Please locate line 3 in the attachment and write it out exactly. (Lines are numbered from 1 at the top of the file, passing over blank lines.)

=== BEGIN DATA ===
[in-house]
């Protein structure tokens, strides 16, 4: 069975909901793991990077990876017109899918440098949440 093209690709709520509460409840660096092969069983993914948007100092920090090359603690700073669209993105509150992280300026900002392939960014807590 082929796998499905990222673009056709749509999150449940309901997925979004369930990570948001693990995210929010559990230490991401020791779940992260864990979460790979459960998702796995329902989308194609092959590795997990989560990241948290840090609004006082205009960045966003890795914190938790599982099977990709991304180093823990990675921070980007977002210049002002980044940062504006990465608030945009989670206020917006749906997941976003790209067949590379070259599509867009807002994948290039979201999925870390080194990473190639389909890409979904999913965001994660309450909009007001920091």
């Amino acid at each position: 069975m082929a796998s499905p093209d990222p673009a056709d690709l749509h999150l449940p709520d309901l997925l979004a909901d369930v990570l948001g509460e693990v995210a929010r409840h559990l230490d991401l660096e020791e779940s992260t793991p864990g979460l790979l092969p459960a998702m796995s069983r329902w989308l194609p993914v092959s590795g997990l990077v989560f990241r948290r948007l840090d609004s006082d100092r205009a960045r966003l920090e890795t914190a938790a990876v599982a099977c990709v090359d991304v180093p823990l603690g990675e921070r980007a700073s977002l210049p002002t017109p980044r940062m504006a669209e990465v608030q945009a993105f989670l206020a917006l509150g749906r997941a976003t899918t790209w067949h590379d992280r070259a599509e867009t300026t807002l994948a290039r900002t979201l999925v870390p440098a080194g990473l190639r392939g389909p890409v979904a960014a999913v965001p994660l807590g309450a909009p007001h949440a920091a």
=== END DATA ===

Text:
């Amino acid at each position: 069975m082929a796998s499905p093209d990222p673009a056709d690709l749509h999150l449940p709520d309901l997925l979004a909901d369930v990570l948001g509460e693990v995210a929010r409840h559990l230490d991401l660096e020791e779940s992260t793991p864990g979460l790979l092969p459960a998702m796995s069983r329902w989308l194609p993914v092959s590795g997990l990077v989560f990241r948290r948007l840090d609004s006082d100092r205009a960045r966003l920090e890795t914190a938790a990876v599982a099977c990709v090359d991304v180093p823990l603690g990675e921070r980007a700073s977002l210049p002002t017109p980044r940062m504006a669209e990465v608030q945009a993105f989670l206020a917006l509150g749906r997941a976003t899918t790209w067949h590379d992280r070259a599509e867009t300026t807002l994948a290039r900002t979201l999925v870390p440098a080194g990473l190639r392939g389909p890409v979904a960014a999913v965001p994660l807590g309450a909009p007001h949440a920091a």